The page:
Members of the Council of General Synod (CoGS) pondered how the Canadian church should be represented at this month’s meeting of the Anglican Consultative Council in Nottingham, England. After a lengthy debate, CoGS instructed its representatives to "attend but not participate fully " in the meeting.
From practical considerations (where to sit) to strategic (who should go), Council of General Synod (CoGS) members pondered how the Anglican Church of Canada could put its best foot forward when it appears before the Anglican Consultative Council (ACC) in Nottingham this month.
The Canadian church, along with the Episcopal Church in the United States (ECUSA), has been invited to a “consultation” with the ACC, as recommended by primates of the Anglican Communion, to explain their provinces’ views and actions on the thorny issue of sexuality.
CoGS asked the primate, Archbishop Andrew Hutchison, to consult with the officers of General Synod to draft a list of presenters. It also voted that the church’s regular representatives attend the meeting but not “participate fully.” They will not speak unless spoken to on the floor and will not vote. But the parameters are not clear, admitted Archbishop Hutchison, who added that Canon Kenneth Kearon, the general secretary of the Anglican Communion, is “feeling nervous” about the “attend but not participate” position the church has taken.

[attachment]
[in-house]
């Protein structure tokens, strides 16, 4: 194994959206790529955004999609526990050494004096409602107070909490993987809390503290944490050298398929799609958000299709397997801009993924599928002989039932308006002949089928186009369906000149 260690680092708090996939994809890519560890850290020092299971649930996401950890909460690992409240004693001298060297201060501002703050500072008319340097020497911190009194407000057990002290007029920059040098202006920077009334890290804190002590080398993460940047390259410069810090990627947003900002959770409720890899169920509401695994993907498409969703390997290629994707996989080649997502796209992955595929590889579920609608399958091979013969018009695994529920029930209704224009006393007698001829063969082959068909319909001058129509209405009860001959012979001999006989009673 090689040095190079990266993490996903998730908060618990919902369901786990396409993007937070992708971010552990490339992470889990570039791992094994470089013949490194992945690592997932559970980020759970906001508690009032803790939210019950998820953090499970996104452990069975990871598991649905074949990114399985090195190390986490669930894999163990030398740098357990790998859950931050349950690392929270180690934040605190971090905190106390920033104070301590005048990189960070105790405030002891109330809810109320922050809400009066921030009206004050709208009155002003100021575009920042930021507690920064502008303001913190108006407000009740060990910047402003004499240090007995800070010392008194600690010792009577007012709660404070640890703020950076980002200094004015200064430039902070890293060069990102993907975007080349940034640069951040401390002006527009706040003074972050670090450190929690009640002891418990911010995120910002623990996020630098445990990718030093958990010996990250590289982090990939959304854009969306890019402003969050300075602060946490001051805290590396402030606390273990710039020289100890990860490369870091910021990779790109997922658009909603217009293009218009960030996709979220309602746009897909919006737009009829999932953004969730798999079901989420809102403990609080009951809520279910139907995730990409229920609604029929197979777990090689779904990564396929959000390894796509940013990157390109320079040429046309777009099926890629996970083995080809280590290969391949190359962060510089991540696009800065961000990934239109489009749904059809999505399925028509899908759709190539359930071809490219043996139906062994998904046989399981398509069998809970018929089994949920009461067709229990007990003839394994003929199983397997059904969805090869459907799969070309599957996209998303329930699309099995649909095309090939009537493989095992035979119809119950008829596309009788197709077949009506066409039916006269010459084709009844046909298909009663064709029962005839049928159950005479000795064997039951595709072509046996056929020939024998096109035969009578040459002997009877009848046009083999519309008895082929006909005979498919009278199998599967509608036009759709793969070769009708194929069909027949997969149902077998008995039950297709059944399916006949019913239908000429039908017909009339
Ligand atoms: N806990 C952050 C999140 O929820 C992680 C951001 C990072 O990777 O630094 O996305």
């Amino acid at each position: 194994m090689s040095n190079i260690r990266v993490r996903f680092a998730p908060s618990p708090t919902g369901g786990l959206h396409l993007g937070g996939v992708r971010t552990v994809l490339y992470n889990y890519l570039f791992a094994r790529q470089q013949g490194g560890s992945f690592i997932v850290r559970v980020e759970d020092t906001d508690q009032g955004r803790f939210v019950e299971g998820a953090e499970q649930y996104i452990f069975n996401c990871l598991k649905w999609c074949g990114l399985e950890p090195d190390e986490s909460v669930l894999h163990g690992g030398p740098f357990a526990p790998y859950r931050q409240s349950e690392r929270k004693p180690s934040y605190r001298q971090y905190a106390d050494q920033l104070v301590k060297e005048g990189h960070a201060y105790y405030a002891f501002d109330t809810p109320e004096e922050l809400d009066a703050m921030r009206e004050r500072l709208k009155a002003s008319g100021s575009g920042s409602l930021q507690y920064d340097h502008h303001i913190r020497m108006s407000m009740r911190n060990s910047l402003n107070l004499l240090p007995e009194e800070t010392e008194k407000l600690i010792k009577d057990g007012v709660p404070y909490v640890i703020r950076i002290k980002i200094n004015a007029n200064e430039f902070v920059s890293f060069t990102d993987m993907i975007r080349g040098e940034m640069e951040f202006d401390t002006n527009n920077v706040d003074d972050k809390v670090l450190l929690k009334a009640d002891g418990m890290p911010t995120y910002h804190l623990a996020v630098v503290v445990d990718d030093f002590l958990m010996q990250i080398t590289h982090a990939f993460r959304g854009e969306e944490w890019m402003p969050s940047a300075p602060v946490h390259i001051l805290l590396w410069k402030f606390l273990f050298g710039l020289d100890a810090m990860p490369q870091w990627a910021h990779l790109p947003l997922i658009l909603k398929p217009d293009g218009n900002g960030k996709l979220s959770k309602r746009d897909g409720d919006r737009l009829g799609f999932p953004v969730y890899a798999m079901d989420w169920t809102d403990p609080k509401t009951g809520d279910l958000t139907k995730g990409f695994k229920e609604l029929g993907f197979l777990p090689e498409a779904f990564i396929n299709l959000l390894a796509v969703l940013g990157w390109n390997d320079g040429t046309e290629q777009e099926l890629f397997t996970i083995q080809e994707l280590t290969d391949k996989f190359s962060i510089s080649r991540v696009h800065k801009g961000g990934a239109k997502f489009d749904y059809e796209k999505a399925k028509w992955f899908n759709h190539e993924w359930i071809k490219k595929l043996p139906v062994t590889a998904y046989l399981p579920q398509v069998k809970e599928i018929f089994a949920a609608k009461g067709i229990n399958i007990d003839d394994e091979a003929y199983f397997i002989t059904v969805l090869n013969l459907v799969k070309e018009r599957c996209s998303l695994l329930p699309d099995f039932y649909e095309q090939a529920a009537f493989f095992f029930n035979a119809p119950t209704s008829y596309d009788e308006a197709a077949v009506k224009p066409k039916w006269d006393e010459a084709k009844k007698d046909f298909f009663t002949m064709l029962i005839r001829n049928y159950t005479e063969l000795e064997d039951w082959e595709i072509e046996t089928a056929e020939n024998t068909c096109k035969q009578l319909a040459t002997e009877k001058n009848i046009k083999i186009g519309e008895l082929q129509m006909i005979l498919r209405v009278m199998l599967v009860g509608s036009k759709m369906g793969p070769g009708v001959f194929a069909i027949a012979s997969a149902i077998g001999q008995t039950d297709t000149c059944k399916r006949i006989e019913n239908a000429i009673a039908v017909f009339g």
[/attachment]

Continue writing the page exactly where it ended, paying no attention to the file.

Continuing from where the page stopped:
The suggestions from the floor about the presentation were plenty.
Archbishop Terence Finlay (ret.) stressed the importance of setting out “how we witness to the diversity that we have and the faithfulness of that diversity.”
Canon John Steele of the diocese of British Columbia suggested that the primate be part of the presentation but Rev. Nigel Packwood of Brandon countered that opinion, saying the ACC, “is the only the venue that lay people have and it’s important for (them) to be there to represent us.”
Dorothy Davies-Flindall of Ontario said a member of the gay and lesbian community should be included, while Don Thompson of British Columbia wondered if someone expressing a more “conservative” stance on sexuality should also go.
Judy Darling of Ottawa urged that an aboriginal Anglican be included, while Archdeacon Larry Beardy of Keewatin suggested that the position of his diocese – which is opposed to same-sex blessings— be cited.